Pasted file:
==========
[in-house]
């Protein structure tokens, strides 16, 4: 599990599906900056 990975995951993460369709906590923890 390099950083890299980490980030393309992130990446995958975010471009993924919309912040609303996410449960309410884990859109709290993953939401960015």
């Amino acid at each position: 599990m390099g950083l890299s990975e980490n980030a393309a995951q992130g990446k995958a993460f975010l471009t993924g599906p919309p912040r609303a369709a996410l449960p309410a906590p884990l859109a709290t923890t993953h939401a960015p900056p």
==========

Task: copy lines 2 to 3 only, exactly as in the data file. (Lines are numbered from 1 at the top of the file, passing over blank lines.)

């Protein structure tokens, strides 16, 4: 599990599906900056 990975995951993460369709906590923890 390099950083890299980490980030393309992130990446995958975010471009993924919309912040609303996410449960309410884990859109709290993953939401960015």
């Amino acid at each position: 599990m390099g950083l890299s990975e980490n980030a393309a995951q992130g990446k995958a993460f975010l471009t993924g599906p919309p912040r609303a369709a996410l449960p309410a906590p884990l859109a709290t923890t993953h939401a960015p900056p």